The clinical settings in which biomarkers of inflammation could be used are various. In the diagnostic field, a marker of inflammation burden should be able to discriminate IBD from functional disorders, such as irritable bowel syndrome (IBS), otherwise clinically indistinguishable in many cases , and assess disease activity. Moreover, the ability to monitor the efficacy of a medical treatment and predict surgical outcomes (risk of colectomy in UC and postsurgical recurrence in CD) is additional unmet needs .
In general, stool markers are more likely than blood markers to reflect the degree of intestinal inflammation due to direct contact with the mucosal environment, whereas blood markers often increase for different reasons, and local inflammation does not always correspond to a detectable systemic inflammatory response. Many data on potential biomarkers of intestinal inflammation have accumulated in recent years (Table 1). Nevertheless, serum C-reactive protein (CRP) and faecal calprotectin (FC) are still the most reliable and routinely used markers of disease activity.
Serum CRP is an acute-phase reactant that is widely accepted as a general inflammatory marker in the IBD field. As it is a non-specific biomarker, CRP can increase in several medical conditions other than IBD, for example, systemic infections and extraintestinal inflammation . On the other hand, approximately 15% of the healthy population [13, 14] and as high as 20–25% of CD patients  do not have a CRP response, which is a cause of false-negative results.
CRP has a high sensitivity for discriminating between IBD and IBS, as reported in a meta-analysis of 12 prospective diagnostic cohort studies where CRP levels in the range of normality resulted in a ≤1% probability of having IBD . Its levels are often related to the inflammatory burden of UC and CD [12, 16], although a poor correlation is sometimes reported for UC, especially in the setting of mild ulcerative proctitis [16, 17]. Accordingly, many studies have shown that extensive transmural inflammation in CD presents higher CRP levels than mild-to-moderate mucosal inflammation in UC [18-20]. On the other hand, CRP >45 mg/L combined with a stool frequency between 3 and 8 per day on day 3 (known as the Oxford Criteria) predicts the occurrence of colectomy in 85% of patients with acute severe UC during hospitalization , despite recent data have partially reconsidered these results .
At the endoscopic level, CRP has been demonstrated to correlate with disease activity, with levels within the normal range in cases of negative ileocolonoscopy [16, 17]. However, in a recent prospective study on 186 patients with UC, Sonoyama et al.  reported that serum CRP was not as strongly related to the Mayo Endoscopic Score as FC and no correlation could be observed between CRP and ulcerative proctitis.
With regard to disease monitoring, CRP has been shown to predict clinical relapse and therapy failure in both CD and UC [23-25]. Particularly, a serum CRP of >5 mg/L at week 22 after the initiation of infliximab (IFX) was found to be predictive of loss of response in patients who were in clinical remission at week 14 (HR: 2.5; 95% CI: 1.16–5.26; p = 0.019) . In addition, in a large retrospective study involving 1,189 patients with CD, high serum CRP was found to be predictive of a low retention rate of adalimumab treatment over a 4-year period of follow-up .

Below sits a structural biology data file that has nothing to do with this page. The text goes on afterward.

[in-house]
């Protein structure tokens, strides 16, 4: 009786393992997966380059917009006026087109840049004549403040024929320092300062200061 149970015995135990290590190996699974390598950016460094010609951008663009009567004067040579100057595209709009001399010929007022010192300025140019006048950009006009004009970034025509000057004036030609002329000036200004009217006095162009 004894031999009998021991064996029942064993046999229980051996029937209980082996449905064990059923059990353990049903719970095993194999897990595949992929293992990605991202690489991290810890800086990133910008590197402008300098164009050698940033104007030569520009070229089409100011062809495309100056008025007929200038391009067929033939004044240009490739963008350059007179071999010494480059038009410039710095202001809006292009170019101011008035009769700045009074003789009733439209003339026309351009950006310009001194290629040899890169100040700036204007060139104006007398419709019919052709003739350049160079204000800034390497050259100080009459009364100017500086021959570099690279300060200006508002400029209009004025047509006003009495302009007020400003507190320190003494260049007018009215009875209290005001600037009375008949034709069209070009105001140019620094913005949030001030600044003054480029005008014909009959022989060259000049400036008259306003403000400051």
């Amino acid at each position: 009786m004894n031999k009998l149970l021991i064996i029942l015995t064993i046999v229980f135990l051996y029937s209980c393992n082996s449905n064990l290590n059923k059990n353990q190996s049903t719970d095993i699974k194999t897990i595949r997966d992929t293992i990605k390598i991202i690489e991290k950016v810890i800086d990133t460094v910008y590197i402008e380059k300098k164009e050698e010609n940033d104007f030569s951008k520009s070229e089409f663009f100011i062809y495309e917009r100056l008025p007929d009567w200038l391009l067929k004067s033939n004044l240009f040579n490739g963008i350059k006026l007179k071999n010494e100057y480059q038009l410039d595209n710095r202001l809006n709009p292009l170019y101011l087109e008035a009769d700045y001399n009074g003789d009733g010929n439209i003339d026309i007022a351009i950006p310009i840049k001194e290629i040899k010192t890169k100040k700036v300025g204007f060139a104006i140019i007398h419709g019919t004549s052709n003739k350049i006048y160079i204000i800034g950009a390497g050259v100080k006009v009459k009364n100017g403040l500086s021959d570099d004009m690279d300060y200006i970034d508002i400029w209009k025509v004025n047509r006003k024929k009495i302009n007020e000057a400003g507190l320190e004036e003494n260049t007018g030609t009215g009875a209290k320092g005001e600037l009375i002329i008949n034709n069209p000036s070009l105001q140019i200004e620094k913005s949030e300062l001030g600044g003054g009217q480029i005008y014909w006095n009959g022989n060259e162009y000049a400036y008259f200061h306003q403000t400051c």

On the other hand, conflicting data have been published regarding the correlation between CRP and CD post-operative recurrence (POR). A randomized controlled trial of 24 patients reported a poor sensitivity (25%) for endoscopic POR at 1 year . Conversely, in a small study (n = 12) of IFX withdrawal after 3 years of clinical and endoscopic remission after surgery, CRP levels correlated with POR relapse and subsequent response after resumption of therapy . Moreover, another study reported only a very weak although statistically significant difference between patients with POR and patients with endoscopic remission after a median of 7 months after surgery .
Therefore, the settings in which CRP was demonstrated to be mostly reliable are the differential diagnosis between IBS and IBD, the transmural inflammation of CD, the endoscopic activity of extensive and left-sided UC, and the monitoring of disease relapse. Conversely, CRP accuracy in the contexts of ulcerative proctitis and the prediction of POR in CD is rather low and other biomarkers should be preferably considered.
Faecal and Serum Calprotectin
FC is the other fundamental inflammatory biomarker currently used to assess diagnosis and monitor response to treatment in IBD [12, 30]. Calprotectin is predominantly present in neutrophil granules and has an antimicrobial function [31, 32]. Although it is found in various body fluids, its concentration in faeces is 6 times higher than that in blood in healthy individuals . In particular, FC levels increase in patients with active IBD  and are correlated with neutrophil margination in the intestinal mucosa . Despite a certain level of intra-individual variability when samples are collected at different timepoints over the course of the same day , its use has been widely accepted in clinical practice .